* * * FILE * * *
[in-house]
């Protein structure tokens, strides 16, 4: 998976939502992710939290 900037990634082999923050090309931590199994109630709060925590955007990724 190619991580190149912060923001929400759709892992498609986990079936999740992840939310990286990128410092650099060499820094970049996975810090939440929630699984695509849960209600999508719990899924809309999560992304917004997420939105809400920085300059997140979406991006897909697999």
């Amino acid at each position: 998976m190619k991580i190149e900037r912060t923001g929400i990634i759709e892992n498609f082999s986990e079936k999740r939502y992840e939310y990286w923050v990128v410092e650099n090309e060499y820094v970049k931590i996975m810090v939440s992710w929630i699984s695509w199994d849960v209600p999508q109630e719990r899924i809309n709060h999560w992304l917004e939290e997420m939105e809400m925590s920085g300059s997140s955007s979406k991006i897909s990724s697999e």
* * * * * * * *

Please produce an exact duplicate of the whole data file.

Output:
[in-house]
């Protein structure tokens, strides 16, 4: 998976939502992710939290 900037990634082999923050090309931590199994109630709060925590955007990724 190619991580190149912060923001929400759709892992498609986990079936999740992840939310990286990128410092650099060499820094970049996975810090939440929630699984695509849960209600999508719990899924809309999560992304917004997420939105809400920085300059997140979406991006897909697999």
């Amino acid at each position: 998976m190619k991580i190149e900037r912060t923001g929400i990634i759709e892992n498609f082999s986990e079936k999740r939502y992840e939310y990286w923050v990128v410092e650099n090309e060499y820094v970049k931590i996975m810090v939440s992710w929630i699984s695509w199994d849960v209600p999508q109630e719990r899924i809309n709060h999560w992304l917004e939290e997420m939105e809400m925590s920085g300059s997140s955007s979406k991006i897909s990724s697999e």